“So, Martin Brest had worked with… Jerry Bruckheimer [on] ‘Beverly Hills Cop’ and said some very nice things about me to him. And yeah, it was one of those things where I read for this role, which seemed, at the time when I read it, I was like, ‘Oh, I know this guy. This is something specific.’ And then I had very specific ideas about that character. And yeah, I went out to LA, which I had never spent that much time in, and they put me up in a hotel in Century City. You know, you’d see like the couple other people auditioning, and then, you know, I went in for Jerry and I just, it was one of those things where it came together. And then I think at the time, thankfully, I was so cocksure of myself where, I remember, I went in for this big table read. Disney, and this huge thing. Nic Cage, and, you know, all the executives. And I was, like, at the table read, giving notes. Again, a 25-year-old or whatever at the time. And I was, like, giving notes and I had such specific ideas about the character. I would be like, ‘No, this is what this guy has to say. This is the idea.’ And during the break of the table read, they called my agent and they threatened, they’re like, ‘If he doesn’t f****** pull his s*** together, we’re gonna fire him right now.’ But I didn’t know that. I was annoying. Oh my God. And they tried to call me but I don’t know if I didn’t have my phone, or I didn’t have a phone. And I kept on going after the break. I was being annoying. But there’s also a part of it where you’re like, ‘That was all in the cards there.’ All of those ideas also ended up in the movie. So it’s like, yes, I didn’t understand the machine of it all with Disney, because the only other experience I had was ‘Gigli,’ and I was so involved with kind of, you know, sitting and rewriting stuff with Ben [Affleck] and having such a collaborative effort with Martin. All of this stuff that I went into that not knowing, I was like, ‘Listen, if I’m going to do it, I’m going to do it my way.’ And they were like, ‘Who the hell is this guy?’”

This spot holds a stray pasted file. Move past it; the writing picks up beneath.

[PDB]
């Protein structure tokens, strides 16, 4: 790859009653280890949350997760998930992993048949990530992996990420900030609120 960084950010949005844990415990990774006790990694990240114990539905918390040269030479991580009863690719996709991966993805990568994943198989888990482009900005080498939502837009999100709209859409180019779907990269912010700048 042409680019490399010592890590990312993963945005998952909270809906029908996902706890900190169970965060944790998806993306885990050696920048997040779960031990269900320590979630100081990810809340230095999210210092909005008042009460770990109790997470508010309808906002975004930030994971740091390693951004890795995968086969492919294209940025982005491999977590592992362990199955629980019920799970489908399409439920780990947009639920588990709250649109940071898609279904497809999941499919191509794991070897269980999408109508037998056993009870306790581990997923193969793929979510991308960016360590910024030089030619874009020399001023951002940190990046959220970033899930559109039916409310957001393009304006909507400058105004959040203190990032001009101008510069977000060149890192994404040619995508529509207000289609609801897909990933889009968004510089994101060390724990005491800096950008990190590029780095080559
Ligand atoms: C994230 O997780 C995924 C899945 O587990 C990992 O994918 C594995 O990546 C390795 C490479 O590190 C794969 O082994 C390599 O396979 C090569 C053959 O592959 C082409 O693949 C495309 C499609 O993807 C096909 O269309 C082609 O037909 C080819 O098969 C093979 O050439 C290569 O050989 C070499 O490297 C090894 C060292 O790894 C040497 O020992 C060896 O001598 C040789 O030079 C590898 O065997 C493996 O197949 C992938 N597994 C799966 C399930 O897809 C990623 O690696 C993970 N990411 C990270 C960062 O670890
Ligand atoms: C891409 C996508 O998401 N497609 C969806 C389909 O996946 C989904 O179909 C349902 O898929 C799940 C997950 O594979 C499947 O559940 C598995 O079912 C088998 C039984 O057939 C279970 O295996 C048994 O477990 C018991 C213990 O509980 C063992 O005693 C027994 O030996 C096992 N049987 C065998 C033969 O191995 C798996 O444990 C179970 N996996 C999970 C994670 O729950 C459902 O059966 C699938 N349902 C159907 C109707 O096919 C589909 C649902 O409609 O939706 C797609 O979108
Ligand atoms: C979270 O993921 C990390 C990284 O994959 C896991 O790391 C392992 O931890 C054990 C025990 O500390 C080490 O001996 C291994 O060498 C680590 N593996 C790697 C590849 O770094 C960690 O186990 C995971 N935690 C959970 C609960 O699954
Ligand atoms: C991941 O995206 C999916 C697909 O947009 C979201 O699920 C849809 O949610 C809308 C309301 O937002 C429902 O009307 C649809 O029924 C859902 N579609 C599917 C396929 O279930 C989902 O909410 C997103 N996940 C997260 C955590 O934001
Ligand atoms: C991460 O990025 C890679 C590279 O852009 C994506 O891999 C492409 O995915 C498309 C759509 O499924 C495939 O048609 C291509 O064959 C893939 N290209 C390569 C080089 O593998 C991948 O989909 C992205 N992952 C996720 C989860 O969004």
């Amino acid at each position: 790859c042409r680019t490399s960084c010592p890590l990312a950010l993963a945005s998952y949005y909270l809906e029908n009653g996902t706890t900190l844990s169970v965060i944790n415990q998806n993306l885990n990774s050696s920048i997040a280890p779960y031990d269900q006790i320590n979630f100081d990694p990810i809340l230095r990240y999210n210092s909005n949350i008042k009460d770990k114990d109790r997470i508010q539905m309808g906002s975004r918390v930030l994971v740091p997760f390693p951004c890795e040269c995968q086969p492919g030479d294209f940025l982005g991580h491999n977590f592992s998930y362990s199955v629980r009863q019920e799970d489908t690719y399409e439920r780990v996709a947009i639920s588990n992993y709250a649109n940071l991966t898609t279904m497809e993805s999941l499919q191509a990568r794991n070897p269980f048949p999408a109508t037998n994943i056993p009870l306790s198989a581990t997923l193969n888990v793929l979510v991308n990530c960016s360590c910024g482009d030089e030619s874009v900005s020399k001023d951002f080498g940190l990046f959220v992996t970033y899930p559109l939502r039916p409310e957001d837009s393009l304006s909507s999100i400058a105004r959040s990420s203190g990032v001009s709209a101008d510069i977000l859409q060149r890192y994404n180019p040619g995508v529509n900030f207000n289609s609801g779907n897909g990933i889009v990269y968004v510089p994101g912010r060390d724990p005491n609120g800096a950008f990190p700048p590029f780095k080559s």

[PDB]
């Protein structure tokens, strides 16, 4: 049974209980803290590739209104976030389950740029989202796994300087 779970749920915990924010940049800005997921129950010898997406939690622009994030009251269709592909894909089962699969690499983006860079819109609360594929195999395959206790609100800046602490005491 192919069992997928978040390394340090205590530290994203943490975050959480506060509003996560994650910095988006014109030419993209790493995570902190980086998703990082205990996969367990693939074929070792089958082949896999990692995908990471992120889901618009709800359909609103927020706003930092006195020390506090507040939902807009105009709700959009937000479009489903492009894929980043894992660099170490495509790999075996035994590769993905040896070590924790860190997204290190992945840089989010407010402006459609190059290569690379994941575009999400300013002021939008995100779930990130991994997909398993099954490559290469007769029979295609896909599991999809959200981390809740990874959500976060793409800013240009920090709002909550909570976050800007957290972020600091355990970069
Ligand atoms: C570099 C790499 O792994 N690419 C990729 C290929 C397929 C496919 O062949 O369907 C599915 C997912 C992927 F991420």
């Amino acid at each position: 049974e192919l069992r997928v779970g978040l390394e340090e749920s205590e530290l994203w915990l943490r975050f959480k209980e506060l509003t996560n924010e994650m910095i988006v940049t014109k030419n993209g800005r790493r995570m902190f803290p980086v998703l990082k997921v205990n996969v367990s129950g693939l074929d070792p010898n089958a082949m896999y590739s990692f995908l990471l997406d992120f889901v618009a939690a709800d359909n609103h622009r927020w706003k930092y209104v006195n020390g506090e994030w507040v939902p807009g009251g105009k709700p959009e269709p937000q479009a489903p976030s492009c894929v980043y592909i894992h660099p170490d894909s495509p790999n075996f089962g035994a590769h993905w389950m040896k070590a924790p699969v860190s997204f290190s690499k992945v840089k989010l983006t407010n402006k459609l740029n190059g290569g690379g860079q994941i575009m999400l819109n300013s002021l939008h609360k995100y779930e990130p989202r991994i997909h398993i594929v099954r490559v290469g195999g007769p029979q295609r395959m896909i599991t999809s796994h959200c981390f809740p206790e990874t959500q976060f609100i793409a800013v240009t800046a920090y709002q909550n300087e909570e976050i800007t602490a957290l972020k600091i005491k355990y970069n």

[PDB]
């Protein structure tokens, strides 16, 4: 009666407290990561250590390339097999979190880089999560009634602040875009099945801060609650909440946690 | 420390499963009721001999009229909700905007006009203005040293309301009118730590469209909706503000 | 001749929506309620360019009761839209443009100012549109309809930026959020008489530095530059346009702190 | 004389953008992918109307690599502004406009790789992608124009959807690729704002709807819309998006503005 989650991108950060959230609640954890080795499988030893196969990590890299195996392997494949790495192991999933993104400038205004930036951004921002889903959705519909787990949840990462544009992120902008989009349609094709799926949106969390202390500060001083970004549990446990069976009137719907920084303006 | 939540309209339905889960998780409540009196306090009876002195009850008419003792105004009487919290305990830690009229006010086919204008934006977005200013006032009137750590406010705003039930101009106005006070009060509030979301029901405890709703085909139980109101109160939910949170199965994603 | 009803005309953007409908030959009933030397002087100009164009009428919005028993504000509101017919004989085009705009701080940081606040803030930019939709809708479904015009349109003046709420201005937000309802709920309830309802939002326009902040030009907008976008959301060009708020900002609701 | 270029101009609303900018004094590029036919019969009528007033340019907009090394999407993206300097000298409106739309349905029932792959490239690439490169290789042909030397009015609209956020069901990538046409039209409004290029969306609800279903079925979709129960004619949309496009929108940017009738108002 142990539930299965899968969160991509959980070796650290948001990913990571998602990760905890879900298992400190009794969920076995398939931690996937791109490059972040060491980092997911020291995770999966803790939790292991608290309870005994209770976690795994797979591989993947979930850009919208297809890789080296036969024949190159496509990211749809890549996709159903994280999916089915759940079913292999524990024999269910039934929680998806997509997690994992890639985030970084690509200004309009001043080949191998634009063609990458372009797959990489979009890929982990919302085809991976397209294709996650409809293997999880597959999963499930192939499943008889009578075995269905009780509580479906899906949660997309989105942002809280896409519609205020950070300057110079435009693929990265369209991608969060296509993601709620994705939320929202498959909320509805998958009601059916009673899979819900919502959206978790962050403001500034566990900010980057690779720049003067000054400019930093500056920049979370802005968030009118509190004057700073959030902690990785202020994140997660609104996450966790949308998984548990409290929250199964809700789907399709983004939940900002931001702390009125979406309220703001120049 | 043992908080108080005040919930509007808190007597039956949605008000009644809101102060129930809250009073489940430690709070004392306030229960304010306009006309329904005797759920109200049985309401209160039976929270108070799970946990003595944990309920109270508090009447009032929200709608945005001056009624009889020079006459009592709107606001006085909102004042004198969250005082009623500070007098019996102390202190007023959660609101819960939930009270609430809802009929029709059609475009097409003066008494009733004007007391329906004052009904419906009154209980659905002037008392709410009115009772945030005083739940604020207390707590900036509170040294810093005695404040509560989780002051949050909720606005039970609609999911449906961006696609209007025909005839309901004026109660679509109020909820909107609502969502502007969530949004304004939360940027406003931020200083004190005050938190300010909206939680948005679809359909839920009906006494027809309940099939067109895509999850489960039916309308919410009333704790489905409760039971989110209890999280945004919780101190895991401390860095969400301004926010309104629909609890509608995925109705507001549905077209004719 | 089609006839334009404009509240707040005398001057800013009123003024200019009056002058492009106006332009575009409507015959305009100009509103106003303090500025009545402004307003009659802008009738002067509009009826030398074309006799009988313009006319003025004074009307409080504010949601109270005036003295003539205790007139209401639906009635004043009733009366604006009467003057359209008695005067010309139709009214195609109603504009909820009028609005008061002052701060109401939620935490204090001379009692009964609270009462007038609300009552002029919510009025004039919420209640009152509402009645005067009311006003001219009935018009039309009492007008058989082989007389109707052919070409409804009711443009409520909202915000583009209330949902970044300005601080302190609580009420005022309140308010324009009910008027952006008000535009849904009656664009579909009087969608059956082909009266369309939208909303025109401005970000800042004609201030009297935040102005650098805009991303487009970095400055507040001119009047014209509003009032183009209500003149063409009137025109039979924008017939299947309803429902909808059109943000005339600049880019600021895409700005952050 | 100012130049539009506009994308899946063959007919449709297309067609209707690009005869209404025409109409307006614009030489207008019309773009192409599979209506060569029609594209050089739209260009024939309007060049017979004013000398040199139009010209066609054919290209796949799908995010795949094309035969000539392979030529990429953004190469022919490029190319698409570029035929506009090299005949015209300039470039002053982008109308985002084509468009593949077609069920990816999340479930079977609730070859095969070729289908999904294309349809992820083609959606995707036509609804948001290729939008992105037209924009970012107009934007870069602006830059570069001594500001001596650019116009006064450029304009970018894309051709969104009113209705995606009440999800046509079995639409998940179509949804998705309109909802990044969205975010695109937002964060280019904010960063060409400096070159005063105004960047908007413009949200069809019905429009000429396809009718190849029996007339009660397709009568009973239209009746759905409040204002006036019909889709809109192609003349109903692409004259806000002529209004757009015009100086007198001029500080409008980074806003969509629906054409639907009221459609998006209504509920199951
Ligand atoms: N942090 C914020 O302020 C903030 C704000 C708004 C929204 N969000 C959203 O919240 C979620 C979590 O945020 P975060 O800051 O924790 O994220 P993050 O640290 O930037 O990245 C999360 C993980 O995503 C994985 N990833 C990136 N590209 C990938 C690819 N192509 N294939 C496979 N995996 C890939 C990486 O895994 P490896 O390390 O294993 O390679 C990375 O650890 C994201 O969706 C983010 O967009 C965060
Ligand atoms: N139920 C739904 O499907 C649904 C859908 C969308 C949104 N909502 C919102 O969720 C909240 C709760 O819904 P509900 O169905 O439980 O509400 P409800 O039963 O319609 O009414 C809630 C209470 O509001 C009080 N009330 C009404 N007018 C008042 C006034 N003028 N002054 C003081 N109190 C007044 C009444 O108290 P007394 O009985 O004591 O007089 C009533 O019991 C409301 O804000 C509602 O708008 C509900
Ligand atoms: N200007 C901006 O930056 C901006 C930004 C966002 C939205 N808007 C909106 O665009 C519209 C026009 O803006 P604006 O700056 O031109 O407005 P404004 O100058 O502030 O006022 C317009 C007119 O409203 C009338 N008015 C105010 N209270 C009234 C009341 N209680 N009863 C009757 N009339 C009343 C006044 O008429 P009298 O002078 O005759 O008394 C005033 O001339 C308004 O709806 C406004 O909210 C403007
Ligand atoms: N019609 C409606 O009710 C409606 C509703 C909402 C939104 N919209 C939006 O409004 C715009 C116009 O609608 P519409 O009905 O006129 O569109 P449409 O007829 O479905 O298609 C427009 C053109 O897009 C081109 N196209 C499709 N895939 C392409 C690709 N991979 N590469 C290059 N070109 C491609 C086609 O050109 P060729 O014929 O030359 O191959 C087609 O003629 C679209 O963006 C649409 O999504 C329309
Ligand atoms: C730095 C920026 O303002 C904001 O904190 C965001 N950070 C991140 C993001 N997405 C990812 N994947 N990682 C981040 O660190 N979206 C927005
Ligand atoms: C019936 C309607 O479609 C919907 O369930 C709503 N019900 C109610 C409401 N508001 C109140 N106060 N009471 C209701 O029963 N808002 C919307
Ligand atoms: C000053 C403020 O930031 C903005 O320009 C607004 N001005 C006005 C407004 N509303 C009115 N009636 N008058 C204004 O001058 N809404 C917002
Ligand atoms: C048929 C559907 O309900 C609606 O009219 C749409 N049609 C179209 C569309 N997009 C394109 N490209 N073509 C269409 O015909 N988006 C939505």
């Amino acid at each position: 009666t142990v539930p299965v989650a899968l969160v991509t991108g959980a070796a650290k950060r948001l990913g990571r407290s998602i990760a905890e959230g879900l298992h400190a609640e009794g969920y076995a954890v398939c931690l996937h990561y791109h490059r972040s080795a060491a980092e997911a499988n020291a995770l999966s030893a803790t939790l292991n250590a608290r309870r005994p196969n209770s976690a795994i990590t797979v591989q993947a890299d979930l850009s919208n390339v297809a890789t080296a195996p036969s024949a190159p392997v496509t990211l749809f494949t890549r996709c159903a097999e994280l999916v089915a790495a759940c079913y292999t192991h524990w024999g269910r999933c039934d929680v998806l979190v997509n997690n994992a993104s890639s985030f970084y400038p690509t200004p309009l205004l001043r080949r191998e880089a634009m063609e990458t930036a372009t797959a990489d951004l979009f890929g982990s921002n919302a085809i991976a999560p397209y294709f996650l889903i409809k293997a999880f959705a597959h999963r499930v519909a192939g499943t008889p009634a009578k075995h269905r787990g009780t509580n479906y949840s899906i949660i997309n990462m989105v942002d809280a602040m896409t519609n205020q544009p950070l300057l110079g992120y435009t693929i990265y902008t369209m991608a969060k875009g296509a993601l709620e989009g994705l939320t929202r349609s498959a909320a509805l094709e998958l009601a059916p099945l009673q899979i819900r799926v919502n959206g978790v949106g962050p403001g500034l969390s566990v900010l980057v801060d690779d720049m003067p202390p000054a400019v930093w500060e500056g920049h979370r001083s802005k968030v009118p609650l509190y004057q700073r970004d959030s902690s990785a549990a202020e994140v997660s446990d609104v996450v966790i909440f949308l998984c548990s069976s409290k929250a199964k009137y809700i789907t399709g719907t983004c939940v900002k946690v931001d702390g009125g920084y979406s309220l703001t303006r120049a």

On how he knew “The Hangover” was something special: